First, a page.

turn a blind eye/deaf ear, to

turn a blind eye

To knowingly ignore some wrongdoing. Can't you just turn a blind eye to this little incident, instead of telling Mom and Dad? Regulators turned a blind eye to those infractions, and thousands of consumers suffered for it.
See also: blind, eye, turn

turn a blind eye (to someone or something)

Fig. to ignore something and pretend you do not see it. The usher turned a blind eye to the little boy who sneaked into the theater. How can you turn a blind eye to all those starving children?
See also: blind, eye, turn

turn a deaf ear (to someone or something)

to ignore what someone says; to ignore a cry for help. How can you just turn a deaf ear to their cries for food and shelter? Jack turned a deaf ear to our pleading.
See also: deaf, ear, turn

turn a deaf ear

Refuse to listen, as in You can plead all day but he's turning a deaf ear to everyone. This expression dates from the first half of the 1400s and was in most proverb collections from 1546 on. Also see fall on deaf ears.
See also: deaf, ear, turn

turn a blind eye

COMMON If you turn a blind eye to something bad that is happening, you deliberately ignore it because you do not want to take any action over it. The authorities were turning a blind eye to human rights abuses. She chose to turn a blind eye to what she suspected was going on. You're not trying to suggest I should turn a blind eye and forget all about it? Note: This expression was first used to describe the action of Admiral Nelson at the Battle of the Nile in 1798. When told that he was being ordered to withdraw, he put a telescope to his blind eye and said that he could not see the signal. He went on to win the battle.
See also: blind, eye, turn

turn a deaf ear

If you turn a deaf ear to something such as a request or argument, you refuse to consider it and do not pay any attention to it. She repeatedly complained to her employers but they turned a deaf ear. The Mayor of Paris, owner of two dogs, has long turned a deaf ear to Parisians who want tougher laws to protect the cleanliness of their pavements.
See also: deaf, ear, turn

turn a blind eye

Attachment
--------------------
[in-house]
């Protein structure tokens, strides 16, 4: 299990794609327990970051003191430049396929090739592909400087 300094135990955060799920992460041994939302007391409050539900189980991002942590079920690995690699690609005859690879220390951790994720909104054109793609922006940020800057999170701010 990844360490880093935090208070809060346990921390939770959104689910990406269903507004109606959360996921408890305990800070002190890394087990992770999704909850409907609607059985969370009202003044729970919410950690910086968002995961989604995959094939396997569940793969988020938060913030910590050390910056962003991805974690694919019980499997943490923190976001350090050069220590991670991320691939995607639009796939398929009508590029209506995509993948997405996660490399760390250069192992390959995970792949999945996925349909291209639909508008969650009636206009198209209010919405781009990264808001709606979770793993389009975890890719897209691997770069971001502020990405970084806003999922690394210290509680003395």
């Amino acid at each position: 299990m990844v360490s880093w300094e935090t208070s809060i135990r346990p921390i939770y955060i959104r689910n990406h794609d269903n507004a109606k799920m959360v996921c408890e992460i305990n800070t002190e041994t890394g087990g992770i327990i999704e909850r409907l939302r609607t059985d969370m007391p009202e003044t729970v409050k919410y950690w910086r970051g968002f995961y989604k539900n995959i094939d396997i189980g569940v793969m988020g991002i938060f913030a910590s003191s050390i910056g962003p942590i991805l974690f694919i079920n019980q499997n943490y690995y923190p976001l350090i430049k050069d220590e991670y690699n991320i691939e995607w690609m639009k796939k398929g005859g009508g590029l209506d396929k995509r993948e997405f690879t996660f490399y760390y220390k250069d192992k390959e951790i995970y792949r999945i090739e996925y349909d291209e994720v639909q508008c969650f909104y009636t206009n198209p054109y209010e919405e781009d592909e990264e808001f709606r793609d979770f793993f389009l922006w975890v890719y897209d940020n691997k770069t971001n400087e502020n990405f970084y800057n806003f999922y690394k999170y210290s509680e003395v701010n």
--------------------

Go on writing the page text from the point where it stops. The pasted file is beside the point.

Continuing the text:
pretend not to notice.
This phrase is said to be a reference to Admiral Horatio Nelson ( 1758–1805 ), who lifted a telescope to his blind eye at the Battle of Copenhagen ( 1801 ), thereby ensuring that he failed to see his superior's signal to discontinue the action. A less usual version, referring directly to this story, is turn a Nelson eye .
See also: blind, eye, turn

turn a blind ˈeye (to something)

pretend not to see something or know about something: There’s so much suffering in the world, you can’t just turn a blind eye to it.The police here seem to turn a blind eye to petty crime. OPPOSITE: watch somebody/something like a hawk
See also: blind, eye, turn

turn a deaf ˈear (to something)

refuse to listen (to something); ignore something: She turned a deaf ear to her husband’s advice and took the job anyway.
See also: deaf, ear, turn

turn a blind eye/deaf ear, to

To overlook something deliberately. One of these expressions appears to have a specific historic origin. In 1801 Lord Horatio Nelson, second in command of the English fleet, was besieging Copenhagen. The flagship had sent up signals for the fleet to withdraw, but Nelson wanted badly to attack. He had lost the sight of one eye at Calvi, so he put the glass to his blind eye and told his lieutenant he could see no signals to withdraw. His attack forced the French to surrender, a major victory. “Turning a deaf ear” to what one does not wish to hear is much older. Walter Hylton (Scala Perfeccionis) used it about 1440: “Make deef ere to hem as though thou herde hem not.” Versions of the cliché are found in all of the principal proverb collections from 1546 (John Heywood) to 1721 (James Kelly). See also fall on deaf ears.
See also: blind, deaf, eye, turn